Nothing illustrates the potential of collective and people-led organisation like the response of British workers to the Covid-19 pandemic. Faced with a threat unprecedented in recent history, Britain’s workers got on with the job. The results are before us now, in particular with imminent success on the vaccines front.
We have come a long way since 2018, when business secretary Greg Clark’s feeble announcement of inadequate funding at the launch of the Vaccines Manufacturing and Innovation Centre (VMIC) set the tone. Now tens of millions of doses of the Oxford University/AstraZeneca chimpanzee virus-based vaccine will be produced by Oxford Biomedica in a “virtual” partnership with the now far better funded VMIC.
Whatever the eventual use of the Oxford vaccine (whether on its own or in combination with, for example, the Russian Sputnik vaccine) the achievements so far are immense. Almost at a stroke, large-scale vaccine manufacturing has been restored to Britain. It shows what can be done: Britain can be rebuilt. All that is needed is the will and the ambition – and for the working class to take control.
Almost at a stroke, large-scale vaccine manufacturing has been restored to Britain. It shows what can be done: Britain can be rebuilt…
Vaccine development is not the only success area. Take, as one example out of many, the research in a paper published in July into dexamethasone, a widely used and relatively cheap anti-inflammatory drug. At just £5 per treatment, it was shown by British researchers to reduce death in Covid-19 patients on ventilators by up to a third – a life saver on an epic scale.
As the notes in the Appendix of the published paper show, this was an “investigator-initiated trial”. No big funder, no government department, no company had the bright idea of starting it. Researchers themselves began it, rapidly finding time and funding. Scientists – workers – took responsibility.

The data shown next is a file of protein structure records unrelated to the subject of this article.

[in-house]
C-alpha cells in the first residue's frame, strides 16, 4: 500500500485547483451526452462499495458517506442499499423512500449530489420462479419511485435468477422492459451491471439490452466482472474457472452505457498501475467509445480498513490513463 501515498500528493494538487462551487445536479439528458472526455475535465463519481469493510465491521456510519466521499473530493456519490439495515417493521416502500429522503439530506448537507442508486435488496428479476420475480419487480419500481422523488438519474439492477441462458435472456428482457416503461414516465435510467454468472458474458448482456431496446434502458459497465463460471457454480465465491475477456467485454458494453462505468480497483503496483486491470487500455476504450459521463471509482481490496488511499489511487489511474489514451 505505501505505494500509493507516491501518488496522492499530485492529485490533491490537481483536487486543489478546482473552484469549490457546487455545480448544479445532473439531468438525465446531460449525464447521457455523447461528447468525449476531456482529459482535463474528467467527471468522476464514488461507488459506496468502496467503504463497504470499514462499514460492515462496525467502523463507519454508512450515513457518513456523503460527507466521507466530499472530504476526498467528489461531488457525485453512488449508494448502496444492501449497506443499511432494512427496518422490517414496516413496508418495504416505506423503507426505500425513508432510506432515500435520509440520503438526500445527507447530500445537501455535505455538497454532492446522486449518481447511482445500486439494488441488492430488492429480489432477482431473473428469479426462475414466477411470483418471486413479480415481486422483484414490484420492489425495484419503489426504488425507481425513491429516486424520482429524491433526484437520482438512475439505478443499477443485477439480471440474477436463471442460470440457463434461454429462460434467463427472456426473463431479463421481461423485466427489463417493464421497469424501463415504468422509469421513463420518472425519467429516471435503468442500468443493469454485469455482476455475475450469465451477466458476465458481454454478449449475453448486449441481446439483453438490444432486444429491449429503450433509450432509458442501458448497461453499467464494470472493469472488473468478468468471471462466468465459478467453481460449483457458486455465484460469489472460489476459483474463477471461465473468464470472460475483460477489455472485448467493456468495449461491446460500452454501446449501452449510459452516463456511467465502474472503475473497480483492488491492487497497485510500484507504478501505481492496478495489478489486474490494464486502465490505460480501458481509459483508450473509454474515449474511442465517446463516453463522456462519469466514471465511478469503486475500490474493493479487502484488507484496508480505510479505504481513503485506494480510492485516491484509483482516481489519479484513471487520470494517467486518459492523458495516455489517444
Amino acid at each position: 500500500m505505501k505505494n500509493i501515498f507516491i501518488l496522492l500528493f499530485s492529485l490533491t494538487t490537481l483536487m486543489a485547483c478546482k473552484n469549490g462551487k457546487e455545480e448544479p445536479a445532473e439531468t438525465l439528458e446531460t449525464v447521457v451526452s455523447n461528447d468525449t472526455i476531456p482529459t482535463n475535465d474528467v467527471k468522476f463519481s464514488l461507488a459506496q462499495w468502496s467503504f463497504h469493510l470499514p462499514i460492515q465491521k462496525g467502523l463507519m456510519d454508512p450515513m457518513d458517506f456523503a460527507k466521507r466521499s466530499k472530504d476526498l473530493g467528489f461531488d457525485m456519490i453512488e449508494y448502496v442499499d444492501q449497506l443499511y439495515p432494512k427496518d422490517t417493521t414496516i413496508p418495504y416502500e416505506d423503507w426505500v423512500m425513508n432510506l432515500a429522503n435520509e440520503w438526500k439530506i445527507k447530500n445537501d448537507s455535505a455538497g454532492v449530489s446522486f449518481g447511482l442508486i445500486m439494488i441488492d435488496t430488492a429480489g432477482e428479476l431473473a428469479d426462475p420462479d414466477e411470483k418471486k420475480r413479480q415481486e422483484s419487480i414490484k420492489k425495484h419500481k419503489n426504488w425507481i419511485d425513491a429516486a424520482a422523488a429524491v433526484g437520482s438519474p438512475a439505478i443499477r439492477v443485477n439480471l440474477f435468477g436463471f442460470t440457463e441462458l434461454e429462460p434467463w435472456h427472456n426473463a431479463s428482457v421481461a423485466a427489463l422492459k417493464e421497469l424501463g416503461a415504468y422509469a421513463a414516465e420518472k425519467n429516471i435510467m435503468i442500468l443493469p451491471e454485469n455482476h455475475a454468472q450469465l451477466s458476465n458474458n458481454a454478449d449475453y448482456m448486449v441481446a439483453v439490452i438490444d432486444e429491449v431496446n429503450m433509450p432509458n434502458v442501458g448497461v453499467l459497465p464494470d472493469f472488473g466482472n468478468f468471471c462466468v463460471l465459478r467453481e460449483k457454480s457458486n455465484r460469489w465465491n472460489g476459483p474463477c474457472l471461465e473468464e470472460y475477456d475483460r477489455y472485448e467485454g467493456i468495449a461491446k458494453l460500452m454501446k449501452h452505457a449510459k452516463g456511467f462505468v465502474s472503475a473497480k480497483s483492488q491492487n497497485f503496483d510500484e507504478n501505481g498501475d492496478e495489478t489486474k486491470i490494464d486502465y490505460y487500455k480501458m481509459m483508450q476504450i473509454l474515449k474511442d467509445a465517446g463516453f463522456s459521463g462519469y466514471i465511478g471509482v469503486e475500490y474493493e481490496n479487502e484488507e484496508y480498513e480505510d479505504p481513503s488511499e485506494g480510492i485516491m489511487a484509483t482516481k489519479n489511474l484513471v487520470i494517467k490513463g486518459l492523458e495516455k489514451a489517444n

No fewer than 176 hospitals – all NHS – were involved in the trial, the length and breadth of the country: from Cardiff to Glasgow, from the Isle of Wight to the Western Isles. The coordinated, national initiative makes a mockery of the petty regionalism that has marred the public health response to the crisis.
It’s no accident that this research was carried out here. Where else in the world would you have had such a massive study carried out in record time and yielding such powerful results? But then again, where else in the (capitalist) world do you have an NHS?
Early on in the crisis, when Britain was desperately short of testing facilities and PPE, many scientists not researching Covid-19 organised themselves, with no urging from above, to provide backup support.
These included the Crick Institute in London, the largest single workplace of biomedical researchers in Europe, where the labs were turned over for testing. In another example, chemists at Imperial College London started making their own hand sanitiser for distribution locally.
And now, according to government predictions, Britain was on course to make 70 per cent of its PPE here from the start of December 2020. It’s a far cry from the farcical goings on that saw the RAF fly in a planeload of PPE from Turkey, only for many of the gowns to be ditched as being of too low quality.
But the working class must do more than take responsibility locally, in a crisis, over limited areas. Once this struggle against the virus is over, there must be no return to sit-back-and-moan approach that has characterised so much of the working-class response to the failing system of capitalism.
On 1 January Britain finally left the clutches of the EU’s regulatory systems. Good riddance. Independence beckons. Now workers will have to harness their collective experience and knowledge and apply their collective energy to the task of taking control of the direction of the country. There should be no self-doubt: if Covid-19 has shown anything, it is that workers truly can change the world.